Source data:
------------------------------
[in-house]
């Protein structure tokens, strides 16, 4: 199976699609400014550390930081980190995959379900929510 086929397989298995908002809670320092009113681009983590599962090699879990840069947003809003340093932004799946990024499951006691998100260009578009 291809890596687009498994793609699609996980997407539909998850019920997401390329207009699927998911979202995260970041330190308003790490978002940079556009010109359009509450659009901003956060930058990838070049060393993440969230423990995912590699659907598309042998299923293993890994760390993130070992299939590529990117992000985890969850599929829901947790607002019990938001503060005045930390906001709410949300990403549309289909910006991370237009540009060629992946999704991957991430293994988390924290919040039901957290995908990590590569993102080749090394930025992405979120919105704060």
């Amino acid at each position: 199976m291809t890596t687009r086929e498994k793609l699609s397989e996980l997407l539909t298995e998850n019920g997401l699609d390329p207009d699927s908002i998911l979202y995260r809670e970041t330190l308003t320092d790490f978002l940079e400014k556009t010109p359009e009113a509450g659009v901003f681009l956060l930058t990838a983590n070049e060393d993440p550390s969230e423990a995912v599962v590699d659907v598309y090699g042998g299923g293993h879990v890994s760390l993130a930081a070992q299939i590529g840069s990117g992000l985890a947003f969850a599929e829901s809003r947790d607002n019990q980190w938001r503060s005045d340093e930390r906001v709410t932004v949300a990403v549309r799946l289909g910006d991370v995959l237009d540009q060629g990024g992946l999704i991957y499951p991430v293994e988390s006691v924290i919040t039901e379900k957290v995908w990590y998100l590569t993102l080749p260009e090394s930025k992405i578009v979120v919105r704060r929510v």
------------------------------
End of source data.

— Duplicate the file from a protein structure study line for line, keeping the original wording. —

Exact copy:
[in-house]
């Protein structure tokens, strides 16, 4: 199976699609400014550390930081980190995959379900929510 086929397989298995908002809670320092009113681009983590599962090699879990840069947003809003340093932004799946990024499951006691998100260009578009 291809890596687009498994793609699609996980997407539909998850019920997401390329207009699927998911979202995260970041330190308003790490978002940079556009010109359009509450659009901003956060930058990838070049060393993440969230423990995912590699659907598309042998299923293993890994760390993130070992299939590529990117992000985890969850599929829901947790607002019990938001503060005045930390906001709410949300990403549309289909910006991370237009540009060629992946999704991957991430293994988390924290919040039901957290995908990590590569993102080749090394930025992405979120919105704060």
């Amino acid at each position: 199976m291809t890596t687009r086929e498994k793609l699609s397989e996980l997407l539909t298995e998850n019920g997401l699609d390329p207009d699927s908002i998911l979202y995260r809670e970041t330190l308003t320092d790490f978002l940079e400014k556009t010109p359009e009113a509450g659009v901003f681009l956060l930058t990838a983590n070049e060393d993440p550390s969230e423990a995912v599962v590699d659907v598309y090699g042998g299923g293993h879990v890994s760390l993130a930081a070992q299939i590529g840069s990117g992000l985890a947003f969850a599929e829901s809003r947790d607002n019990q980190w938001r503060s005045d340093e930390r906001v709410t932004v949300a990403v549309r799946l289909g910006d991370v995959l237009d540009q060629g990024g992946l999704i991957y499951p991430v293994e988390s006691v924290i919040t039901e379900k957290v995908w990590y998100l590569t993102l080749p260009e090394s930025k992405i578009v979120v919105r704060r929510v």